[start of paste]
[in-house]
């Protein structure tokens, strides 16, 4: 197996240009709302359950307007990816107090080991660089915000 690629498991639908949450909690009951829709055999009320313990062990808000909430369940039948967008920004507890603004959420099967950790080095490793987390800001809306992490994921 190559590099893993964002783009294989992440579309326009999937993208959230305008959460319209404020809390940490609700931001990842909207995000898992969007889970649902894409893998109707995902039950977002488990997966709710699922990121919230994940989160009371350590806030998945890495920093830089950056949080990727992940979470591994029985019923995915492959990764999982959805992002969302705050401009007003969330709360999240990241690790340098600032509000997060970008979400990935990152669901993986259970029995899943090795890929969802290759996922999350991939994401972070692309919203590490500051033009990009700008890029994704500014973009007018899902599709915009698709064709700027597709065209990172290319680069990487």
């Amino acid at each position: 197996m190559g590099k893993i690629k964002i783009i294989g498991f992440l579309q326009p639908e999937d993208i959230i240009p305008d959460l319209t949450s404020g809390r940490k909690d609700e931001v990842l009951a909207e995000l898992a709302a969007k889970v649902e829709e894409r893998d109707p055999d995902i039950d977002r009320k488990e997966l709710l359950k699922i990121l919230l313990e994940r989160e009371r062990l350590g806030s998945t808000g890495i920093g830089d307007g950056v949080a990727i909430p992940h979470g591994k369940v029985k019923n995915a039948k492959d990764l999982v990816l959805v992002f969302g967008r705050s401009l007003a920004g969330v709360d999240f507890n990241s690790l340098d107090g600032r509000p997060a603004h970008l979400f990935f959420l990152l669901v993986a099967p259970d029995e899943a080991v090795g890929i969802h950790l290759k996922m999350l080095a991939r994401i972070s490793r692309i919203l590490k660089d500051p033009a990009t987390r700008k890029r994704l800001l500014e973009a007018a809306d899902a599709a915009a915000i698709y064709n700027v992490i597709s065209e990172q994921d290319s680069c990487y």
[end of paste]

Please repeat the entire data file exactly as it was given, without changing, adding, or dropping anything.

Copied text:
[in-house]
């Protein structure tokens, strides 16, 4: 197996240009709302359950307007990816107090080991660089915000 690629498991639908949450909690009951829709055999009320313990062990808000909430369940039948967008920004507890603004959420099967950790080095490793987390800001809306992490994921 190559590099893993964002783009294989992440579309326009999937993208959230305008959460319209404020809390940490609700931001990842909207995000898992969007889970649902894409893998109707995902039950977002488990997966709710699922990121919230994940989160009371350590806030998945890495920093830089950056949080990727992940979470591994029985019923995915492959990764999982959805992002969302705050401009007003969330709360999240990241690790340098600032509000997060970008979400990935990152669901993986259970029995899943090795890929969802290759996922999350991939994401972070692309919203590490500051033009990009700008890029994704500014973009007018899902599709915009698709064709700027597709065209990172290319680069990487």
């Amino acid at each position: 197996m190559g590099k893993i690629k964002i783009i294989g498991f992440l579309q326009p639908e999937d993208i959230i240009p305008d959460l319209t949450s404020g809390r940490k909690d609700e931001v990842l009951a909207e995000l898992a709302a969007k889970v649902e829709e894409r893998d109707p055999d995902i039950d977002r009320k488990e997966l709710l359950k699922i990121l919230l313990e994940r989160e009371r062990l350590g806030s998945t808000g890495i920093g830089d307007g950056v949080a990727i909430p992940h979470g591994k369940v029985k019923n995915a039948k492959d990764l999982v990816l959805v992002f969302g967008r705050s401009l007003a920004g969330v709360d999240f507890n990241s690790l340098d107090g600032r509000p997060a603004h970008l979400f990935f959420l990152l669901v993986a099967p259970d029995e899943a080991v090795g890929i969802h950790l290759k996922m999350l080095a991939r994401i972070s490793r692309i919203l590490k660089d500051p033009a990009t987390r700008k890029r994704l800001l500014e973009a007018a809306d899902a599709a915009a915000i698709y064709n700027v992490i597709s065209e990172q994921d290319s680069c990487y």